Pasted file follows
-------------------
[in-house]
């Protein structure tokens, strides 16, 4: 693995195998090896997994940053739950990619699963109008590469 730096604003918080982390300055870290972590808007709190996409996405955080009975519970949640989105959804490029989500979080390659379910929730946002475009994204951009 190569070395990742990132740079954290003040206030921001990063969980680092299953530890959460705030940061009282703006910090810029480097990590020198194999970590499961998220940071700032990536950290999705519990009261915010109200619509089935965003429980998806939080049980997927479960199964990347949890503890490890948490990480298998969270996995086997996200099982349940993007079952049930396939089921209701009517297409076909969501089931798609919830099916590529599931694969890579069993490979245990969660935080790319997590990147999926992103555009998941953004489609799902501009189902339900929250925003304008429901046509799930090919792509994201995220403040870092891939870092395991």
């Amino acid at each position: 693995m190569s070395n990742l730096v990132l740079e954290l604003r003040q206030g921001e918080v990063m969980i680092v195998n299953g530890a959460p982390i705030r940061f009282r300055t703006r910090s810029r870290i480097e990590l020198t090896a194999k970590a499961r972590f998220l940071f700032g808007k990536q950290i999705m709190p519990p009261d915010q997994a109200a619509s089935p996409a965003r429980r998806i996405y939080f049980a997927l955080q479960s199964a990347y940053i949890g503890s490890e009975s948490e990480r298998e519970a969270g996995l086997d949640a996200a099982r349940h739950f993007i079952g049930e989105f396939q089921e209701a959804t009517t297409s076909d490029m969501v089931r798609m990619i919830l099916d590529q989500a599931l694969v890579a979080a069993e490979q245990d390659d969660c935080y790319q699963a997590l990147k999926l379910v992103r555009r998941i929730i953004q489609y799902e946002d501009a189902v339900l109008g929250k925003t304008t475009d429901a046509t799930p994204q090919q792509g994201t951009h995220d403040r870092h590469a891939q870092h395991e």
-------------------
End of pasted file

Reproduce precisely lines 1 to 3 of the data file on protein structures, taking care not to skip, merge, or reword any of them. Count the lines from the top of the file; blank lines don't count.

[in-house]
């Protein structure tokens, strides 16, 4: 693995195998090896997994940053739950990619699963109008590469 730096604003918080982390300055870290972590808007709190996409996405955080009975519970949640989105959804490029989500979080390659379910929730946002475009994204951009 190569070395990742990132740079954290003040206030921001990063969980680092299953530890959460705030940061009282703006910090810029480097990590020198194999970590499961998220940071700032990536950290999705519990009261915010109200619509089935965003429980998806939080049980997927479960199964990347949890503890490890948490990480298998969270996995086997996200099982349940993007079952049930396939089921209701009517297409076909969501089931798609919830099916590529599931694969890579069993490979245990969660935080790319997590990147999926992103555009998941953004489609799902501009189902339900929250925003304008429901046509799930090919792509994201995220403040870092891939870092395991």
């Amino acid at each position: 693995m190569s070395n990742l730096v990132l740079e954290l604003r003040q206030g921001e918080v990063m969980i680092v195998n299953g530890a959460p982390i705030r940061f009282r300055t703006r910090s810029r870290i480097e990590l020198t090896a194999k970590a499961r972590f998220l940071f700032g808007k990536q950290i999705m709190p519990p009261d915010q997994a109200a619509s089935p996409a965003r429980r998806i996405y939080f049980a997927l955080q479960s199964a990347y940053i949890g503890s490890e009975s948490e990480r298998e519970a969270g996995l086997d949640a996200a099982r349940h739950f993007i079952g049930e989105f396939q089921e209701a959804t009517t297409s076909d490029m969501v089931r798609m990619i919830l099916d590529q989500a599931l694969v890579a979080a069993e490979q245990d390659d969660c935080y790319q699963a997590l990147k999926l379910v992103r555009r998941i929730i953004q489609y799902e946002d501009a189902v339900l109008g929250k925003t304008t475009d429901a046509t799930p994204q090919q792509g994201t951009h995220d403040r870092h590469a891939q870092h395991e």